Bangladesh Stock Exchange Votes to Sell Stake to China Peers
Bangladesh's main stock exchange has decided to sell 25% of itself to peers from China, evoking protest from a rival bidder in neighboring India which warned of political agendas from Beijing.
The board of the Dhaka Stock Exchange (DSE) voted unanimously to sell the stake, equal to 450 million shares, to a consortium of China’s two main stock exchanges in Shanghai and Shenzhen, Managing Director K.A.M. Majedur Rahman said at a briefing on Monday, according to the English-language Dhaka Tribune.
The pair had offered to pay 22 taka ($0.26) per share, making the stake worth about $119 million. As part of the deal, the pair also requested a seat on the exchange’s board. The proposal will now be placed before the Bangladeshi securities regulator for approval within a day or two, Rahman said.
The Chinese buyer beat out India’s National Stock Exchange, which had offered a much lower 15 taka per share and wanted two seats on the DSE board.
Apart from offering a lower offer price, the Indian bidder also failed to show whether it had received approval from the Securities and Exchange Board of India (SEBI) and the Reserve Bank of India, which are necessary to transfer funds to Bangladesh, the Tribune said, citing a source at DSE.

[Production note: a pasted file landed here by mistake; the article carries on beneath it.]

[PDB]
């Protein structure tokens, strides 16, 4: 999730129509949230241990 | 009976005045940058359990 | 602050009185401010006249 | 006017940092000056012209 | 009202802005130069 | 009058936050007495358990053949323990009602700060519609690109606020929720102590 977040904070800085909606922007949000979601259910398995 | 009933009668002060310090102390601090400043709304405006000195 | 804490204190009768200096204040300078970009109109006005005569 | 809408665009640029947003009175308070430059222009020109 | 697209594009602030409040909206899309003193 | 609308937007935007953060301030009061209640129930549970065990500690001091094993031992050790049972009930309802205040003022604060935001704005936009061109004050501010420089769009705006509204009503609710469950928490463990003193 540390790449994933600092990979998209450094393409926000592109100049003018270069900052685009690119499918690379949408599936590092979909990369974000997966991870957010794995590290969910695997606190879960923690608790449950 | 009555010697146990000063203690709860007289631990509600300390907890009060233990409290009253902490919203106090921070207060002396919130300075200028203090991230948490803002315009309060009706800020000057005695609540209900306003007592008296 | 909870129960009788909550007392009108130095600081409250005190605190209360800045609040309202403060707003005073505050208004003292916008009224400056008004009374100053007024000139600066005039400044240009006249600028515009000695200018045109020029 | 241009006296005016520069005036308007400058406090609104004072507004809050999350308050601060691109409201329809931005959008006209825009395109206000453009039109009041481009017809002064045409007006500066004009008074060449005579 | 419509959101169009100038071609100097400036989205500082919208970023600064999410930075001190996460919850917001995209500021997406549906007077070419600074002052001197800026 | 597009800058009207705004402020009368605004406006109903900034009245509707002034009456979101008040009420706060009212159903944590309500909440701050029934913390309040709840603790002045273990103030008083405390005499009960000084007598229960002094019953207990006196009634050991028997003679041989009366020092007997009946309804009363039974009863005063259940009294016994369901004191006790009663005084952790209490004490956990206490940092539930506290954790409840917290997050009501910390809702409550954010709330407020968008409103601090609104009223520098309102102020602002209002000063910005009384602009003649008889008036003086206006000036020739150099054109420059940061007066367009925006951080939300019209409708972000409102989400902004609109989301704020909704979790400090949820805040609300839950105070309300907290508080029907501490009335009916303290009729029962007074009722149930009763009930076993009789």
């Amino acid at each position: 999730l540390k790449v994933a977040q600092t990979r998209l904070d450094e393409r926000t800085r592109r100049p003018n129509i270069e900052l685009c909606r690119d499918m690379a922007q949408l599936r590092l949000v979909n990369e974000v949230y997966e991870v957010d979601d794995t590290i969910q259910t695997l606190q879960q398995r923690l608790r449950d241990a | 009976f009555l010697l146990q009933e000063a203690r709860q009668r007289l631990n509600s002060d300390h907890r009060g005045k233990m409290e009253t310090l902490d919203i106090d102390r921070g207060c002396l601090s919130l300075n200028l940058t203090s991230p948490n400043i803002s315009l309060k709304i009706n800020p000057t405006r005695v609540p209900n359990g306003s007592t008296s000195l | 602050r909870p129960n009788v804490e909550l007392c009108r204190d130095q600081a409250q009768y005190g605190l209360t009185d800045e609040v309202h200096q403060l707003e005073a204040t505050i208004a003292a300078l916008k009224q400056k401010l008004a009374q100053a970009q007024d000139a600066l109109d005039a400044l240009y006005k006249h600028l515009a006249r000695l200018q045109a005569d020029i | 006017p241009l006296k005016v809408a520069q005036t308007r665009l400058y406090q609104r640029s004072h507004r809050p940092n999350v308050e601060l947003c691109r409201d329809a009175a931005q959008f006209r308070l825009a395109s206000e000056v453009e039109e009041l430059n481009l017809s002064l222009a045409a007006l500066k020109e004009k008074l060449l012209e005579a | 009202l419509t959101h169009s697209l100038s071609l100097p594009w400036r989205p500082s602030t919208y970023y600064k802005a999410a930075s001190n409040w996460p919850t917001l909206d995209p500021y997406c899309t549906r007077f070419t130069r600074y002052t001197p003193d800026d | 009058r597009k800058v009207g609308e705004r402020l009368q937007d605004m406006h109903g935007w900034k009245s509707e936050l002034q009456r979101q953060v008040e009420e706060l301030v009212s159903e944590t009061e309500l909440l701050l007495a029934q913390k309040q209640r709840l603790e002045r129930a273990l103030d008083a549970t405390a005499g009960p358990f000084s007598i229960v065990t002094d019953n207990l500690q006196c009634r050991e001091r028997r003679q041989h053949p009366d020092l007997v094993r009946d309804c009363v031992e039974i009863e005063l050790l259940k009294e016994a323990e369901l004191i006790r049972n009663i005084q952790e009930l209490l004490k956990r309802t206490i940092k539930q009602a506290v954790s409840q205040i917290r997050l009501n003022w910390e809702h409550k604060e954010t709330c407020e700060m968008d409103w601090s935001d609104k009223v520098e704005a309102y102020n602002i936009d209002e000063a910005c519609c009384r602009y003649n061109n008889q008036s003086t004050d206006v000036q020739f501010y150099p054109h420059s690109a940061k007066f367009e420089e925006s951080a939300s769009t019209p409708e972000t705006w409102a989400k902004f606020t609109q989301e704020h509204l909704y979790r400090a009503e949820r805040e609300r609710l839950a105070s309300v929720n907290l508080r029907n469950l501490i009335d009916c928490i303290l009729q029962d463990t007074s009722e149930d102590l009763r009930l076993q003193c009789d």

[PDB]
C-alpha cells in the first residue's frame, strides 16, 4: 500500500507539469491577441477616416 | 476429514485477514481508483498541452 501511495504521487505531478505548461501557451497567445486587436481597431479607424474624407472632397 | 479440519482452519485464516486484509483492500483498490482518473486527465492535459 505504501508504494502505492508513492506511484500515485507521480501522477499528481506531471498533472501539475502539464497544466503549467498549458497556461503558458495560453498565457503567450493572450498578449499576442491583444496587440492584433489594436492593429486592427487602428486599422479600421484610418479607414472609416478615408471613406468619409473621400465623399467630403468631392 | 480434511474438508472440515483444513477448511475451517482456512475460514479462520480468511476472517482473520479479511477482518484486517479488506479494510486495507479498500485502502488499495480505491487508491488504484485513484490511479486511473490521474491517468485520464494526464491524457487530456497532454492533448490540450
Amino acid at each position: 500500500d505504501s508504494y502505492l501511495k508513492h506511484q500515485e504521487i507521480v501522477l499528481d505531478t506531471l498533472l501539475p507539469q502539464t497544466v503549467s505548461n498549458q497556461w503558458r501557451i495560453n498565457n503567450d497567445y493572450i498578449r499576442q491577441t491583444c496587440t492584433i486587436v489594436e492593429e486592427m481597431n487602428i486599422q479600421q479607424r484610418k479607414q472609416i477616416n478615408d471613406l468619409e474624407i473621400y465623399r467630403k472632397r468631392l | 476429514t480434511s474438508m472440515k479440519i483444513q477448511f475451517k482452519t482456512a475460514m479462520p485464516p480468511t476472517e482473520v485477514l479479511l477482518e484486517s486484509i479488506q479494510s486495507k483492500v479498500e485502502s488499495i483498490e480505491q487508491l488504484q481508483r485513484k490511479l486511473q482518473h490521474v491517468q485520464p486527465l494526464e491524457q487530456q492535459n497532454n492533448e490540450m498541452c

Following its failed bid, the Indian bourse is now lobbying Bangladeshi regulators to persuade the DSE to reconsider its decision, arguing that China wants to use the investment to further its growing political power in South Asia, the Financial Times reported.
“We have accepted the Chinese bid, but the Indians are lobbying our regulator very hard,” one member of the DSE told the Financial Times. “The issue seems to have become as much political as financial.”
India’s protests mark its latest recent move to try to contain China’s growing global influence. The South Asian country is reportedly in talks with the United States, Australia and Japan to form a joint regional infrastructure-building initiative, attempting to counter a similar Beijing-led Belt and Road Initiative that aims to boost developing market economies.
India and China have also clashed over their common border, as well as over the influence they wield in neighboring countries sandwiched between the pair. Last year troops from the two sides got into a months-long standoff over a road that China was building in area claimed by both China and the small nation of Bhutan, which has traditionally had a close relationship with India.
Contact reporter Coco Feng (firstname.lastname@example.org)
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